How you just compared the 380 to the 777X blows my mind. Which is all the problems it entails? Are you the flight engineer?
 
leghorn
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Re: Air France to retire A380 fleet effective immediately

Mon May 25, 2020 2:56 pm

I've moved on to freight now, not passenger traffic.
 
JFKalumni
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Re: Air France to retire A380 fleet effective immediately

Mon May 25, 2020 3:08 pm

leghorn wrote:
I've moved on to freight now, not passenger traffic.


Guys don’t understand that even with an A380 at a reduced price your still dealing with high operating cost and higher IRROPS costs as well. I can burn $60 million on station GSE equipment.

Elephant beta force air plus deicers $2 million
Douglas TBL-600/800 supertugs $1.5 to $2million

Plus everything else on my list times that by multiple stations that need this support equipment.

$60 million for the plane
$100 million plus to get everything up and running
 
9Patch
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Re: Air France to retire A380 fleet effective immediately

Mon May 25, 2020 5:38 pm

leghorn wrote:
Some genius will find out how to lay down a lattice of light carbon fibre or aluminium support rods and beams for the floor and the planes will become attractive for Freight.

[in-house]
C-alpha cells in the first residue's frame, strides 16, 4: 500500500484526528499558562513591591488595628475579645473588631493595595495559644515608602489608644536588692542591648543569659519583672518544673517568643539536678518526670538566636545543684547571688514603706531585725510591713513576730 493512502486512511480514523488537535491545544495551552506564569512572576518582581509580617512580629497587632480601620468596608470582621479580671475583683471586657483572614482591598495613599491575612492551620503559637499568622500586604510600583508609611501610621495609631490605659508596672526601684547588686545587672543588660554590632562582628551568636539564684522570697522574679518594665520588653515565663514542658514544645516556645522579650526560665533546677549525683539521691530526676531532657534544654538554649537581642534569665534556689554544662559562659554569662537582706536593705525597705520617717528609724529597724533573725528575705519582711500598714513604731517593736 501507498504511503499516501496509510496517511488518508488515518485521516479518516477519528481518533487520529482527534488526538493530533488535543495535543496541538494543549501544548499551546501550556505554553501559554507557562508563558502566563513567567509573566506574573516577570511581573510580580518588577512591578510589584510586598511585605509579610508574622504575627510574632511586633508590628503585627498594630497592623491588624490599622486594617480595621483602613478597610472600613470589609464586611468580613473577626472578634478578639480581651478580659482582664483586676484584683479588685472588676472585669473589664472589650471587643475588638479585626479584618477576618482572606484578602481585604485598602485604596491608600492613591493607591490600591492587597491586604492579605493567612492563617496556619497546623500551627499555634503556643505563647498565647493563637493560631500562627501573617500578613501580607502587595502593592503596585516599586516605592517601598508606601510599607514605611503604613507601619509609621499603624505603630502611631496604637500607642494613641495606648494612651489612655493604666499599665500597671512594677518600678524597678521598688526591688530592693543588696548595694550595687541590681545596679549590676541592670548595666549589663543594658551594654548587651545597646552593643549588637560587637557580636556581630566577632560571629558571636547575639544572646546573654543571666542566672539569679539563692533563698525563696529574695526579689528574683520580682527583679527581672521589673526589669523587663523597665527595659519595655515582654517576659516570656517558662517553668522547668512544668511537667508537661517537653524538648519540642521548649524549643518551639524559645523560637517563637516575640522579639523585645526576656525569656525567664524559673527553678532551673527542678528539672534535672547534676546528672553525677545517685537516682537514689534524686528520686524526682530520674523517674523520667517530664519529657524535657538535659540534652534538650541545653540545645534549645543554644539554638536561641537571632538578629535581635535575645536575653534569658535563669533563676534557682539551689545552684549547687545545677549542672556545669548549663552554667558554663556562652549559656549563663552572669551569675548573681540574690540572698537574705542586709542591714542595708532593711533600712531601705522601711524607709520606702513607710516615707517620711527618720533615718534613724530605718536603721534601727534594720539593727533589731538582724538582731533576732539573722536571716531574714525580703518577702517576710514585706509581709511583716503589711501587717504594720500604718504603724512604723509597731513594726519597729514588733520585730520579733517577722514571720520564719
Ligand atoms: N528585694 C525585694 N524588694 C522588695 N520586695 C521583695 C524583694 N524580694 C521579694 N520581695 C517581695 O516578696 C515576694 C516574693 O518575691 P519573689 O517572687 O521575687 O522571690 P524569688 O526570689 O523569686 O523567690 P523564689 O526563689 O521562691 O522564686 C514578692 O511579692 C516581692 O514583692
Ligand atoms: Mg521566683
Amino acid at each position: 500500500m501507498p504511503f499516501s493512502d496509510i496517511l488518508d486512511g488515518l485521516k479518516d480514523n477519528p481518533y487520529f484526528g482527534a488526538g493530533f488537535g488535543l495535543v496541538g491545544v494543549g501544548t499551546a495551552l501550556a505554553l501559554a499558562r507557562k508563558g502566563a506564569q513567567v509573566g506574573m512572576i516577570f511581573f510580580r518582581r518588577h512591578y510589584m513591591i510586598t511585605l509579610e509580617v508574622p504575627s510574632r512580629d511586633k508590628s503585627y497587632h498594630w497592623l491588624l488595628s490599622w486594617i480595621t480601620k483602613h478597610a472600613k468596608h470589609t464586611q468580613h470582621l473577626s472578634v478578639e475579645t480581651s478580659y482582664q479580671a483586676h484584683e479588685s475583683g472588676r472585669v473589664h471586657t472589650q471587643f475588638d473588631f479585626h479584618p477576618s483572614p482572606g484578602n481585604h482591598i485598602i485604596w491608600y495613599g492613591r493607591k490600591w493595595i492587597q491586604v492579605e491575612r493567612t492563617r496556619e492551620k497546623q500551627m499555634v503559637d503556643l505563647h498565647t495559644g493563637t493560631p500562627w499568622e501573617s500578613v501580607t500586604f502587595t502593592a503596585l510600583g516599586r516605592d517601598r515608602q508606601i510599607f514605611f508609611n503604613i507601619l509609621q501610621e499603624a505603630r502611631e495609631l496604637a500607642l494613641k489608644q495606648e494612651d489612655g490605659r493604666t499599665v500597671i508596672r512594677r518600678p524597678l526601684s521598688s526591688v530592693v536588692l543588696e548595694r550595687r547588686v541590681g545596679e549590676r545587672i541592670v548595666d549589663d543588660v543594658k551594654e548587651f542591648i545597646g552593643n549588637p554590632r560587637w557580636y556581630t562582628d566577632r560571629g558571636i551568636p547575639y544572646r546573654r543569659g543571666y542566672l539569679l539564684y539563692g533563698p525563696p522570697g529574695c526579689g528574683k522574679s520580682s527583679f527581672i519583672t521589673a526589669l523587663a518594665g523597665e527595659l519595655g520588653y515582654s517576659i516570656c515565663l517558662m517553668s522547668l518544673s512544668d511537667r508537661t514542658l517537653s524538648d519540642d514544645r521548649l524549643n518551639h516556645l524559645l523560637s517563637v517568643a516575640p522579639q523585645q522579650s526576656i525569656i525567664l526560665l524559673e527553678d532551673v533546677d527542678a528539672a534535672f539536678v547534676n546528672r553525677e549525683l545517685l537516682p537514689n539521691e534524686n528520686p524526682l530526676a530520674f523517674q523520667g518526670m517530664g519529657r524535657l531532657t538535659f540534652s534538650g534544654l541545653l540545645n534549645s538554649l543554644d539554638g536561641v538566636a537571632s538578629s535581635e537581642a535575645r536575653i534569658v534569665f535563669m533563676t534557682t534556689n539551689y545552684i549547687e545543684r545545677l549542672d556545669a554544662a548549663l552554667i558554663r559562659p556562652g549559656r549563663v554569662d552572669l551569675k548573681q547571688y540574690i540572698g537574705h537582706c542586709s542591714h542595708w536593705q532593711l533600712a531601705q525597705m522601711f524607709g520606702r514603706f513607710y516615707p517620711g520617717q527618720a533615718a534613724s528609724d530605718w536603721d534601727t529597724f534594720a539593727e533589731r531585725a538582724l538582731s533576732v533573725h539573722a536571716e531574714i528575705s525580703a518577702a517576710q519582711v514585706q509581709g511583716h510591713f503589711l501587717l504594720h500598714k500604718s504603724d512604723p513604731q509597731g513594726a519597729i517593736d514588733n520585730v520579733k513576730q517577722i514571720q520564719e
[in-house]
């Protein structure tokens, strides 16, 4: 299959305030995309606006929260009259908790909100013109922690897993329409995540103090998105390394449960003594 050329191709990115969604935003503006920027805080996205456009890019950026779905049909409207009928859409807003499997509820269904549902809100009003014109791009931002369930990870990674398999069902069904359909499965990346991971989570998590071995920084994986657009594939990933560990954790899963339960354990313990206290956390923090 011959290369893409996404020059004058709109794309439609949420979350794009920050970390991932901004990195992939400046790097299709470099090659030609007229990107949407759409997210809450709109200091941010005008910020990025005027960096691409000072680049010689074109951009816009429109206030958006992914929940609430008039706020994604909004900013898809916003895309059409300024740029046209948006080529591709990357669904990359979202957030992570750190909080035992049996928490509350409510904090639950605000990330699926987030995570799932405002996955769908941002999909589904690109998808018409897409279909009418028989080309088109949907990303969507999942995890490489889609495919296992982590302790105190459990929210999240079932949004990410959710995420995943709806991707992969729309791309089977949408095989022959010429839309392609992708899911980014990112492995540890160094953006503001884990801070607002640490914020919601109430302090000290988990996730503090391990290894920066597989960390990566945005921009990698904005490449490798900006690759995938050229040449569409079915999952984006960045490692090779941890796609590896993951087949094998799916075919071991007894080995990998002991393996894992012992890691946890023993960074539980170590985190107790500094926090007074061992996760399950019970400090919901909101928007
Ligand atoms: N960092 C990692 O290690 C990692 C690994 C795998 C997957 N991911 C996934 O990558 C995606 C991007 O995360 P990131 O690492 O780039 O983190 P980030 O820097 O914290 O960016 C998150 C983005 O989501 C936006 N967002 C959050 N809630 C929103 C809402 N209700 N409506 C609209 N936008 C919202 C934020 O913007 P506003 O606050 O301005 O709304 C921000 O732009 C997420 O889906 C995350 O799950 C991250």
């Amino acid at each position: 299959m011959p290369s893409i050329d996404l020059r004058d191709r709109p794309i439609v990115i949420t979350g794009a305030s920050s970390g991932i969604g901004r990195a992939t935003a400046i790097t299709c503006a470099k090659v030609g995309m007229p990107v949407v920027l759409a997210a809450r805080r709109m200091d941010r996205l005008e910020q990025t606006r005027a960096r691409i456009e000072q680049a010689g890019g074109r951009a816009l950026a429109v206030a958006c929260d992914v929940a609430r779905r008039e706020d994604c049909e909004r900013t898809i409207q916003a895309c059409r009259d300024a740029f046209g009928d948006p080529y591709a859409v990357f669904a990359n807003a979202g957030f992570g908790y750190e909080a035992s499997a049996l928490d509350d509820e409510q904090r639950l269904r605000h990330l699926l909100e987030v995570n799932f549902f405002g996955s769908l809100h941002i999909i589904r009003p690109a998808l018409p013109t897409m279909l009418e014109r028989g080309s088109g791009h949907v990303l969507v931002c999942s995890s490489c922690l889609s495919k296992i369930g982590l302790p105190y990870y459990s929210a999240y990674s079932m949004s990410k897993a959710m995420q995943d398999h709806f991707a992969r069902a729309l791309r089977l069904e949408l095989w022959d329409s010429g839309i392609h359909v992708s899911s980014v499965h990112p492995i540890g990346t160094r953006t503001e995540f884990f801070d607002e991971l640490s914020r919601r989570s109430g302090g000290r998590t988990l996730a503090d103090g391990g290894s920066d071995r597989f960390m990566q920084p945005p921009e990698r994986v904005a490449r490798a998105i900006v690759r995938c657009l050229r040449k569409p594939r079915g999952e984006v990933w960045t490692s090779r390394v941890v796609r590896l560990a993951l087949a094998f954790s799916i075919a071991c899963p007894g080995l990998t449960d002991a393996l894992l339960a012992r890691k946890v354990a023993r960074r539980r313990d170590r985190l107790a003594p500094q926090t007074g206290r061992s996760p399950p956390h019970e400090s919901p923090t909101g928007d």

I'd guess they'll put in some sort of internal lift from floor to floor so that fewer expensive cargo doors are needed.


Putting in an internal lift is more cost effective than adding a new cargo door?
 
JFKalumni
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Re: Air France to retire A380 fleet effective immediately

Mon May 25, 2020 6:04 pm

9Patch wrote:
leghorn wrote:
Some genius will find out how to lay down a lattice of light carbon fibre or aluminium support rods and beams for the floor and the planes will become attractive for Freight.
I'd guess they'll put in some sort of internal lift from floor to floor so that fewer expensive cargo doors are needed.


Putting in an internal lift is more cost effective than adding a new cargo door?


Problem is an internal lift now becomes an essential component of the aircraft / more internal moving parts. It’s probably easier to add the second level door and invest in a extended reach can loader.